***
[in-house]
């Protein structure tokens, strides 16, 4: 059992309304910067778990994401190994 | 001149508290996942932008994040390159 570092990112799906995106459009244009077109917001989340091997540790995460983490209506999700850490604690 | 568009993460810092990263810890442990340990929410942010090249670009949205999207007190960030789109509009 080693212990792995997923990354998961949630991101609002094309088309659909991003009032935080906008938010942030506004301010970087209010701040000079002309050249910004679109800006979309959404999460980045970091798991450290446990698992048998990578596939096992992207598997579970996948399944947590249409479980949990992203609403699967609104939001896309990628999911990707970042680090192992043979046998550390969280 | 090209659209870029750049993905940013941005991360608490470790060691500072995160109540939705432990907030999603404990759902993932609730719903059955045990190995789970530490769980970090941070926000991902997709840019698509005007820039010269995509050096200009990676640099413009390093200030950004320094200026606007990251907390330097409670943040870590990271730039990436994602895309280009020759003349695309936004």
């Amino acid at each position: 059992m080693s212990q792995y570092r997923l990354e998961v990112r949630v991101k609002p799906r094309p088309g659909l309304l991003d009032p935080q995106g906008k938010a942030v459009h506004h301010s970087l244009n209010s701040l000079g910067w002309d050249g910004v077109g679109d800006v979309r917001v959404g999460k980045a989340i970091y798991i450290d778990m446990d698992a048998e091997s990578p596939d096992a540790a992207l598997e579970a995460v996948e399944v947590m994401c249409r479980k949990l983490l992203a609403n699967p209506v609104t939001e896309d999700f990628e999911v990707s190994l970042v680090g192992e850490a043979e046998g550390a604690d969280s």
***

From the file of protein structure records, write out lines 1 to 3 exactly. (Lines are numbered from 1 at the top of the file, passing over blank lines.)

[in-house]
């Protein structure tokens, strides 16, 4: 059992309304910067778990994401190994 | 001149508290996942932008994040390159 570092990112799906995106459009244009077109917001989340091997540790995460983490209506999700850490604690 | 568009993460810092990263810890442990340990929410942010090249670009949205999207007190960030789109509009 080693212990792995997923990354998961949630991101609002094309088309659909991003009032935080906008938010942030506004301010970087209010701040000079002309050249910004679109800006979309959404999460980045970091798991450290446990698992048998990578596939096992992207598997579970996948399944947590249409479980949990992203609403699967609104939001896309990628999911990707970042680090192992043979046998550390969280 | 090209659209870029750049993905940013941005991360608490470790060691500072995160109540939705432990907030999603404990759902993932609730719903059955045990190995789970530490769980970090941070926000991902997709840019698509005007820039010269995509050096200009990676640099413009390093200030950004320094200026606007990251907390330097409670943040870590990271730039990436994602895309280009020759003349695309936004």
């Amino acid at each position: 059992m080693s212990q792995y570092r997923l990354e998961v990112r949630v991101k609002p799906r094309p088309g659909l309304l991003d009032p935080q995106g906008k938010a942030v459009h506004h301010s970087l244009n209010s701040l000079g910067w002309d050249g910004v077109g679109d800006v979309r917001v959404g999460k980045a989340i970091y798991i450290d778990m446990d698992a048998e091997s990578p596939d096992a540790a992207l598997e579970a995460v996948e399944v947590m994401c249409r479980k949990l983490l992203a609403n699967p209506v609104t939001e896309d999700f990628e999911v990707s190994l970042v680090g192992e850490a043979e046998g550390a604690d969280s």